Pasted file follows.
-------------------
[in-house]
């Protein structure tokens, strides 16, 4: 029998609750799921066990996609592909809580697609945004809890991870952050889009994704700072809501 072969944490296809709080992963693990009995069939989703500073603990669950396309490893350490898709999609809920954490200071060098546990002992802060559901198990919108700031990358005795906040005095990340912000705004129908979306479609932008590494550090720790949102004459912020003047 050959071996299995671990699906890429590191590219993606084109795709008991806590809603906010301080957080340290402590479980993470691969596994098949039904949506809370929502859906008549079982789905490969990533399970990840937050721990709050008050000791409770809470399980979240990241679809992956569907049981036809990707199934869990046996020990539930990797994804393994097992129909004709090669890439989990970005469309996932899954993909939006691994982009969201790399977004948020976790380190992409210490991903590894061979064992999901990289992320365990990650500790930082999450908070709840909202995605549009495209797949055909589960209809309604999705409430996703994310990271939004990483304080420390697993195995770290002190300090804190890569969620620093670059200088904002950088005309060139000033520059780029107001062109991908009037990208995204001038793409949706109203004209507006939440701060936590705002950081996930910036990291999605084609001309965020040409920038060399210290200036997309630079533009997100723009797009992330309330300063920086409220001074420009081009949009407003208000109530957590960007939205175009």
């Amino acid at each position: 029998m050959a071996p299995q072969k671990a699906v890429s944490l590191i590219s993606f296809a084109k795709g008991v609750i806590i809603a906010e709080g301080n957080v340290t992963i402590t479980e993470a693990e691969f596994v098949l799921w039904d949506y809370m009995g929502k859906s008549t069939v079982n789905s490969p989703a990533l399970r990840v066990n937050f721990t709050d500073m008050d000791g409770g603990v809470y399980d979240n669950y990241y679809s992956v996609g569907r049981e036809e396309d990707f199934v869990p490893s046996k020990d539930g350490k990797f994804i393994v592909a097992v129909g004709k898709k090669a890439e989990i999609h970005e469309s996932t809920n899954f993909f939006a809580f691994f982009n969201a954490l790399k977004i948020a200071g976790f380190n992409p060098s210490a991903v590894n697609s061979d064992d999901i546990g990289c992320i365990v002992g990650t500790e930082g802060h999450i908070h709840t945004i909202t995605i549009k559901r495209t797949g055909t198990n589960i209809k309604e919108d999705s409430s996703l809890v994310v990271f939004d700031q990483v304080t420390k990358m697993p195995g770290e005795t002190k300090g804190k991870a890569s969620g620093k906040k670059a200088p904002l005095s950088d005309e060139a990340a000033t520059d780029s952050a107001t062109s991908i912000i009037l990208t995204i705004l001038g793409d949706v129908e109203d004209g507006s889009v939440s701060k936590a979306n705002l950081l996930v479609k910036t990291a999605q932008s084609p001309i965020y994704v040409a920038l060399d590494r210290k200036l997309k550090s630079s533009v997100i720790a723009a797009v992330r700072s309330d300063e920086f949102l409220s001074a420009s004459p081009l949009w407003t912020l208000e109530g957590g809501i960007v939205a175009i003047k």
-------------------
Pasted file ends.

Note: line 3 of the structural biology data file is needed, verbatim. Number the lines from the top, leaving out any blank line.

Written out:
């Amino acid at each position: 029998m050959a071996p299995q072969k671990a699906v890429s944490l590191i590219s993606f296809a084109k795709g008991v609750i806590i809603a906010e709080g301080n957080v340290t992963i402590t479980e993470a693990e691969f596994v098949l799921w039904d949506y809370m009995g929502k859906s008549t069939v079982n789905s490969p989703a990533l399970r990840v066990n937050f721990t709050d500073m008050d000791g409770g603990v809470y399980d979240n669950y990241y679809s992956v996609g569907r049981e036809e396309d990707f199934v869990p490893s046996k020990d539930g350490k990797f994804i393994v592909a097992v129909g004709k898709k090669a890439e989990i999609h970005e469309s996932t809920n899954f993909f939006a809580f691994f982009n969201a954490l790399k977004i948020a200071g976790f380190n992409p060098s210490a991903v590894n697609s061979d064992d999901i546990g990289c992320i365990v002992g990650t500790e930082g802060h999450i908070h709840t945004i909202t995605i549009k559901r495209t797949g055909t198990n589960i209809k309604e919108d999705s409430s996703l809890v994310v990271f939004d700031q990483v304080t420390k990358m697993p195995g770290e005795t002190k300090g804190k991870a890569s969620g620093k906040k670059a200088p904002l005095s950088d005309e060139a990340a000033t520059d780029s952050a107001t062109s991908i912000i009037l990208t995204i705004l001038g793409d949706v129908e109203d004209g507006s889009v939440s701060k936590a979306n705002l950081l996930v479609k910036t990291a999605q932008s084609p001309i965020y994704v040409a920038l060399d590494r210290k200036l997309k550090s630079s533009v997100i720790a723009a797009v992330r700072s309330d300063e920086f949102l409220s001074a420009s004459p081009l949009w407003t912020l208000e109530g957590g809501i960007v939205a175009i003047k």